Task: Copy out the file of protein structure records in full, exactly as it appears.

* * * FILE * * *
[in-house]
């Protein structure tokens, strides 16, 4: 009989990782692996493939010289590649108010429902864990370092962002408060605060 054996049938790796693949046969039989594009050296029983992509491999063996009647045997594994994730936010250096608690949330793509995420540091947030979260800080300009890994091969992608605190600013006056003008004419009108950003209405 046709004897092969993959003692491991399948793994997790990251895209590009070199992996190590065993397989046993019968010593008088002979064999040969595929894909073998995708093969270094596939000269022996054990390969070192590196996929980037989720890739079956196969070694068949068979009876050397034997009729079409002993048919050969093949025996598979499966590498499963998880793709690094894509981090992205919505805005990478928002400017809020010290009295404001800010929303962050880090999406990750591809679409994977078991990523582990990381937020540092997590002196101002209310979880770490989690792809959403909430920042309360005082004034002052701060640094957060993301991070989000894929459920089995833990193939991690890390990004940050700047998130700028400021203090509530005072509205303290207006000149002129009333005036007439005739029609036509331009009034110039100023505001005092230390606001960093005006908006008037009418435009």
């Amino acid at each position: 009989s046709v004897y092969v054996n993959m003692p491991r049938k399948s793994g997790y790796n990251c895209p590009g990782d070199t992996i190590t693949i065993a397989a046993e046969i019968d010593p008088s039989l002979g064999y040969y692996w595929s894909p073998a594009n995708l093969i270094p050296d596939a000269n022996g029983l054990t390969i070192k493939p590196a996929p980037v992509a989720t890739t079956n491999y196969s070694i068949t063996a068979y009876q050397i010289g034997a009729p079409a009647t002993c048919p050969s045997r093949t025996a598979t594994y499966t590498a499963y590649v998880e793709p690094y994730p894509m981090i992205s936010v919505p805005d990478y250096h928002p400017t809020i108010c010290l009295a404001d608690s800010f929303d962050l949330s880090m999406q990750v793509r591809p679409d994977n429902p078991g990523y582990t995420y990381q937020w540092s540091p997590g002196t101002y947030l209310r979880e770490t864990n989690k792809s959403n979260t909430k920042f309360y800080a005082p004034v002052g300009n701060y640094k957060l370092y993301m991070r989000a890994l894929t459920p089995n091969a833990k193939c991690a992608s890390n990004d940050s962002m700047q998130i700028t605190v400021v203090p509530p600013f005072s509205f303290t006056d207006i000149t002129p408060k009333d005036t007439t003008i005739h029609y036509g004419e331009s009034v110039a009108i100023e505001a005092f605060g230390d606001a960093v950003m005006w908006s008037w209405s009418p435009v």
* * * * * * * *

[in-house]
């Protein structure tokens, strides 16, 4: 009989990782692996493939010289590649108010429902864990370092962002408060605060 054996049938790796693949046969039989594009050296029983992509491999063996009647045997594994994730936010250096608690949330793509995420540091947030979260800080300009890994091969992608605190600013006056003008004419009108950003209405 046709004897092969993959003692491991399948793994997790990251895209590009070199992996190590065993397989046993019968010593008088002979064999040969595929894909073998995708093969270094596939000269022996054990390969070192590196996929980037989720890739079956196969070694068949068979009876050397034997009729079409002993048919050969093949025996598979499966590498499963998880793709690094894509981090992205919505805005990478928002400017809020010290009295404001800010929303962050880090999406990750591809679409994977078991990523582990990381937020540092997590002196101002209310979880770490989690792809959403909430920042309360005082004034002052701060640094957060993301991070989000894929459920089995833990193939991690890390990004940050700047998130700028400021203090509530005072509205303290207006000149002129009333005036007439005739029609036509331009009034110039100023505001005092230390606001960093005006908006008037009418435009």
């Amino acid at each position: 009989s046709v004897y092969v054996n993959m003692p491991r049938k399948s793994g997790y790796n990251c895209p590009g990782d070199t992996i190590t693949i065993a397989a046993e046969i019968d010593p008088s039989l002979g064999y040969y692996w595929s894909p073998a594009n995708l093969i270094p050296d596939a000269n022996g029983l054990t390969i070192k493939p590196a996929p980037v992509a989720t890739t079956n491999y196969s070694i068949t063996a068979y009876q050397i010289g034997a009729p079409a009647t002993c048919p050969s045997r093949t025996a598979t594994y499966t590498a499963y590649v998880e793709p690094y994730p894509m981090i992205s936010v919505p805005d990478y250096h928002p400017t809020i108010c010290l009295a404001d608690s800010f929303d962050l949330s880090m999406q990750v793509r591809p679409d994977n429902p078991g990523y582990t995420y990381q937020w540092s540091p997590g002196t101002y947030l209310r979880e770490t864990n989690k792809s959403n979260t909430k920042f309360y800080a005082p004034v002052g300009n701060y640094k957060l370092y993301m991070r989000a890994l894929t459920p089995n091969a833990k193939c991690a992608s890390n990004d940050s962002m700047q998130i700028t605190v400021v203090p509530p600013f005072s509205f303290t006056d207006i000149t002129p408060k009333d005036t007439t003008i005739h029609y036509g004419e331009s009034v110039a009108i100023e505001a005092f605060g230390d606001a960093v950003m005006w908006s008037w209405s009418p435009v």